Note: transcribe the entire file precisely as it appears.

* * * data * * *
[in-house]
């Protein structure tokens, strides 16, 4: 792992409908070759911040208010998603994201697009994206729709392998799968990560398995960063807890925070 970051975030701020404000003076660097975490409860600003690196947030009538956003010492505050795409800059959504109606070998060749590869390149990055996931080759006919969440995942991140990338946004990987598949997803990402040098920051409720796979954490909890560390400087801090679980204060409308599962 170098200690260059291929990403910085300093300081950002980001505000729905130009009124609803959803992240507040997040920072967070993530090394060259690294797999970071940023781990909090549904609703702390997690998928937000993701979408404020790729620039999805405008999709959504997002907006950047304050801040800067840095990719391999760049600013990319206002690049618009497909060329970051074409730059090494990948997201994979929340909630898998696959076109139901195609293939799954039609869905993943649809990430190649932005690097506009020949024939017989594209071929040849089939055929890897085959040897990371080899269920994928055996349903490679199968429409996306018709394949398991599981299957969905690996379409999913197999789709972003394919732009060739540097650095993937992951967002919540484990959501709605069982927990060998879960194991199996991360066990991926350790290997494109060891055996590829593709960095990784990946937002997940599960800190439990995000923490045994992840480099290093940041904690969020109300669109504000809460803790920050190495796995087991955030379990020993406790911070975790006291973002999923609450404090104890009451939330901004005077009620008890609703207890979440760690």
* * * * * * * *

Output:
[in-house]
């Protein structure tokens, strides 16, 4: 792992409908070759911040208010998603994201697009994206729709392998799968990560398995960063807890925070 970051975030701020404000003076660097975490409860600003690196947030009538956003010492505050795409800059959504109606070998060749590869390149990055996931080759006919969440995942991140990338946004990987598949997803990402040098920051409720796979954490909890560390400087801090679980204060409308599962 170098200690260059291929990403910085300093300081950002980001505000729905130009009124609803959803992240507040997040920072967070993530090394060259690294797999970071940023781990909090549904609703702390997690998928937000993701979408404020790729620039999805405008999709959504997002907006950047304050801040800067840095990719391999760049600013990319206002690049618009497909060329970051074409730059090494990948997201994979929340909630898998696959076109139901195609293939799954039609869905993943649809990430190649932005690097506009020949024939017989594209071929040849089939055929890897085959040897990371080899269920994928055996349903490679199968429409996306018709394949398991599981299957969905690996379409999913197999789709972003394919732009060739540097650095993937992951967002919540484990959501709605069982927990060998879960194991199996991360066990991926350790290997494109060891055996590829593709960095990784990946937002997940599960800190439990995000923490045994992840480099290093940041904690969020109300669109504000809460803790920050190495796995087991955030379990020993406790911070975790006291973002999923609450404090104890009451939330901004005077009620008890609703207890979440760690």